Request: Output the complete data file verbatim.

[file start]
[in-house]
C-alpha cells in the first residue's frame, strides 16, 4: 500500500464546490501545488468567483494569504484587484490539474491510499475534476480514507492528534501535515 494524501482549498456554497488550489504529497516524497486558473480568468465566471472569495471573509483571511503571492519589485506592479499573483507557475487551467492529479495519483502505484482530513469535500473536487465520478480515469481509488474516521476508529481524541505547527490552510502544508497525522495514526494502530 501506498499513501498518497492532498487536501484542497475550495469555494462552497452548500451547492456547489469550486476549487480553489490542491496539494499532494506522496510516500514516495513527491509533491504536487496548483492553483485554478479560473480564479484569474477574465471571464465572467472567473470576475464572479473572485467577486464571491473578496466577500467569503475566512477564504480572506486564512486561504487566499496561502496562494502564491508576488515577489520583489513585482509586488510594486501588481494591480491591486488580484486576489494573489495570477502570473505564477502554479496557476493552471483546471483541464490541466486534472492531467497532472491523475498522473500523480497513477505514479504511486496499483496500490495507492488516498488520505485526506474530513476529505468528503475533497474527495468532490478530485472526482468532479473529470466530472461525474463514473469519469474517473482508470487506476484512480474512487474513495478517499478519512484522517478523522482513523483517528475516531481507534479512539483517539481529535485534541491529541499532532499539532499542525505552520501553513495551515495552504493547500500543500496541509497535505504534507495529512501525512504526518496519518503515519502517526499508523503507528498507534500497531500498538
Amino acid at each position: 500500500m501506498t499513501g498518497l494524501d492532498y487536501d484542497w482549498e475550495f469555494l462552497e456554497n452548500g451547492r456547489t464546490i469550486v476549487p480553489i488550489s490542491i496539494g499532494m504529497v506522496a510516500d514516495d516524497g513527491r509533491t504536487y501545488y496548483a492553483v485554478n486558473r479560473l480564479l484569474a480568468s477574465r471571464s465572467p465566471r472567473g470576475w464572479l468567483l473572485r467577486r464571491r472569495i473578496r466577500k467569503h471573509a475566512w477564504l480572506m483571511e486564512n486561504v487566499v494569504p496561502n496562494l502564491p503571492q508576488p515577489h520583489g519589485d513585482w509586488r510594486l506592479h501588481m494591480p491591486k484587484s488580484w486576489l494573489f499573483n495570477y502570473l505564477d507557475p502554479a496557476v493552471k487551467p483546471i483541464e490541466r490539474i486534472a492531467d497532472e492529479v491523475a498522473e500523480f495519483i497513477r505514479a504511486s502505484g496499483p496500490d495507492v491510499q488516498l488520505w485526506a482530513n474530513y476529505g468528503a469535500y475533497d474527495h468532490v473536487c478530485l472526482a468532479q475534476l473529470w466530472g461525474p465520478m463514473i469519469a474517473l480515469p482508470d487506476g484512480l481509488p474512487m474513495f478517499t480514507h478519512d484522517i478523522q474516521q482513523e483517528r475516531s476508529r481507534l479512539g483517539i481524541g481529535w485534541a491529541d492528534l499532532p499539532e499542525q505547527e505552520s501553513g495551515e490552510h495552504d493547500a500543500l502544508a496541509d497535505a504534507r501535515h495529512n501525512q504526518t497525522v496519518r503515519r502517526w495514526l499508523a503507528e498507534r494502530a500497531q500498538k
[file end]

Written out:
[in-house]
C-alpha cells in the first residue's frame, strides 16, 4: 500500500464546490501545488468567483494569504484587484490539474491510499475534476480514507492528534501535515 494524501482549498456554497488550489504529497516524497486558473480568468465566471472569495471573509483571511503571492519589485506592479499573483507557475487551467492529479495519483502505484482530513469535500473536487465520478480515469481509488474516521476508529481524541505547527490552510502544508497525522495514526494502530 501506498499513501498518497492532498487536501484542497475550495469555494462552497452548500451547492456547489469550486476549487480553489490542491496539494499532494506522496510516500514516495513527491509533491504536487496548483492553483485554478479560473480564479484569474477574465471571464465572467472567473470576475464572479473572485467577486464571491473578496466577500467569503475566512477564504480572506486564512486561504487566499496561502496562494502564491508576488515577489520583489513585482509586488510594486501588481494591480491591486488580484486576489494573489495570477502570473505564477502554479496557476493552471483546471483541464490541466486534472492531467497532472491523475498522473500523480497513477505514479504511486496499483496500490495507492488516498488520505485526506474530513476529505468528503475533497474527495468532490478530485472526482468532479473529470466530472461525474463514473469519469474517473482508470487506476484512480474512487474513495478517499478519512484522517478523522482513523483517528475516531481507534479512539483517539481529535485534541491529541499532532499539532499542525505552520501553513495551515495552504493547500500543500496541509497535505504534507495529512501525512504526518496519518503515519502517526499508523503507528498507534500497531500498538
Amino acid at each position: 500500500m501506498t499513501g498518497l494524501d492532498y487536501d484542497w482549498e475550495f469555494l462552497e456554497n452548500g451547492r456547489t464546490i469550486v476549487p480553489i488550489s490542491i496539494g499532494m504529497v506522496a510516500d514516495d516524497g513527491r509533491t504536487y501545488y496548483a492553483v485554478n486558473r479560473l480564479l484569474a480568468s477574465r471571464s465572467p465566471r472567473g470576475w464572479l468567483l473572485r467577486r464571491r472569495i473578496r466577500k467569503h471573509a475566512w477564504l480572506m483571511e486564512n486561504v487566499v494569504p496561502n496562494l502564491p503571492q508576488p515577489h520583489g519589485d513585482w509586488r510594486l506592479h501588481m494591480p491591486k484587484s488580484w486576489l494573489f499573483n495570477y502570473l505564477d507557475p502554479a496557476v493552471k487551467p483546471i483541464e490541466r490539474i486534472a492531467d497532472e492529479v491523475a498522473e500523480f495519483i497513477r505514479a504511486s502505484g496499483p496500490d495507492v491510499q488516498l488520505w485526506a482530513n474530513y476529505g468528503a469535500y475533497d474527495h468532490v473536487c478530485l472526482a468532479q475534476l473529470w466530472g461525474p465520478m463514473i469519469a474517473l480515469p482508470d487506476g484512480l481509488p474512487m474513495f478517499t480514507h478519512d484522517i478523522q474516521q482513523e483517528r475516531s476508529r481507534l479512539g483517539i481524541g481529535w485534541a491529541d492528534l499532532p499539532e499542525q505547527e505552520s501553513g495551515e490552510h495552504d493547500a500543500l502544508a496541509d497535505a504534507r501535515h495529512n501525512q504526518t497525522v496519518r503515519r502517526w495514526l499508523a503507528e498507534r494502530a500497531q500498538k